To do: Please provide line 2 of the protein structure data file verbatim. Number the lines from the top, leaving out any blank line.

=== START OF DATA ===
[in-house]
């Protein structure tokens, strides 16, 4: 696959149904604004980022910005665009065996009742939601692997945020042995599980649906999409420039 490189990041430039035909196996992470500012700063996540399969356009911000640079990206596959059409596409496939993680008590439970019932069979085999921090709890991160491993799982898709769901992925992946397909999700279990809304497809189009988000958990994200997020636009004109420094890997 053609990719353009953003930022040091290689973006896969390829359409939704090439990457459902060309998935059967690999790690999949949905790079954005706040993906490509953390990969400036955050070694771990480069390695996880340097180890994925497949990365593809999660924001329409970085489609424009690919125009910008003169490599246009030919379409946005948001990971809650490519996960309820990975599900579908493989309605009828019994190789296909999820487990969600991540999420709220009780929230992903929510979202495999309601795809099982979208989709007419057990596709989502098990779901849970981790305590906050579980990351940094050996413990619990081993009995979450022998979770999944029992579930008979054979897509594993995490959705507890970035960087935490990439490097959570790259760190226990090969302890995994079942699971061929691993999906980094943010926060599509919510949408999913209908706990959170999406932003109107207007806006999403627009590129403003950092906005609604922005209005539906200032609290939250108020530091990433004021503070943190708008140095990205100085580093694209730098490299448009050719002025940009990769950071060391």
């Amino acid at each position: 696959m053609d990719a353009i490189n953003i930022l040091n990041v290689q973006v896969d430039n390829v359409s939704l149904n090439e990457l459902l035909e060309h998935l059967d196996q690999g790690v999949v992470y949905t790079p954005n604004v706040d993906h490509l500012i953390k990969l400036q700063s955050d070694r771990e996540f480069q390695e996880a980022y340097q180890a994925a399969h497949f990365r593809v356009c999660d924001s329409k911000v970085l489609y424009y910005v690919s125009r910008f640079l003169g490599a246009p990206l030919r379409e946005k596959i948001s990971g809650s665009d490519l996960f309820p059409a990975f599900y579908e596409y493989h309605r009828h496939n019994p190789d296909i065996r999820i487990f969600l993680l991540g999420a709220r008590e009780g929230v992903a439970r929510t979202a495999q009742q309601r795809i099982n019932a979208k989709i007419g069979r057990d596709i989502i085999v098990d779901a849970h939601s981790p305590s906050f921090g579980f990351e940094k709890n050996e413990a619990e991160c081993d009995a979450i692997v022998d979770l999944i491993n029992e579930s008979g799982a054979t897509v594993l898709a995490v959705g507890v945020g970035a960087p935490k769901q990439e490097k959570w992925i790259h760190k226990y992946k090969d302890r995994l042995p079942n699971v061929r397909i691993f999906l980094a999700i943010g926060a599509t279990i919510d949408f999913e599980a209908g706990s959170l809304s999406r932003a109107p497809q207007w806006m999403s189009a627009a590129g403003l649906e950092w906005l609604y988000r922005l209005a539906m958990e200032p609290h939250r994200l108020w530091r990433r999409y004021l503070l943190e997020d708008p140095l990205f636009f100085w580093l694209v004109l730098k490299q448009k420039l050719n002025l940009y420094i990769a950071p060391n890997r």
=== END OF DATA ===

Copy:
């Protein structure tokens, strides 16, 4: 696959149904604004980022910005665009065996009742939601692997945020042995599980649906999409420039 490189990041430039035909196996992470500012700063996540399969356009911000640079990206596959059409596409496939993680008590439970019932069979085999921090709890991160491993799982898709769901992925992946397909999700279990809304497809189009988000958990994200997020636009004109420094890997 053609990719353009953003930022040091290689973006896969390829359409939704090439990457459902060309998935059967690999790690999949949905790079954005706040993906490509953390990969400036955050070694771990480069390695996880340097180890994925497949990365593809999660924001329409970085489609424009690919125009910008003169490599246009030919379409946005948001990971809650490519996960309820990975599900579908493989309605009828019994190789296909999820487990969600991540999420709220009780929230992903929510979202495999309601795809099982979208989709007419057990596709989502098990779901849970981790305590906050579980990351940094050996413990619990081993009995979450022998979770999944029992579930008979054979897509594993995490959705507890970035960087935490990439490097959570790259760190226990090969302890995994079942699971061929691993999906980094943010926060599509919510949408999913209908706990959170999406932003109107207007806006999403627009590129403003950092906005609604922005209005539906200032609290939250108020530091990433004021503070943190708008140095990205100085580093694209730098490299448009050719002025940009990769950071060391």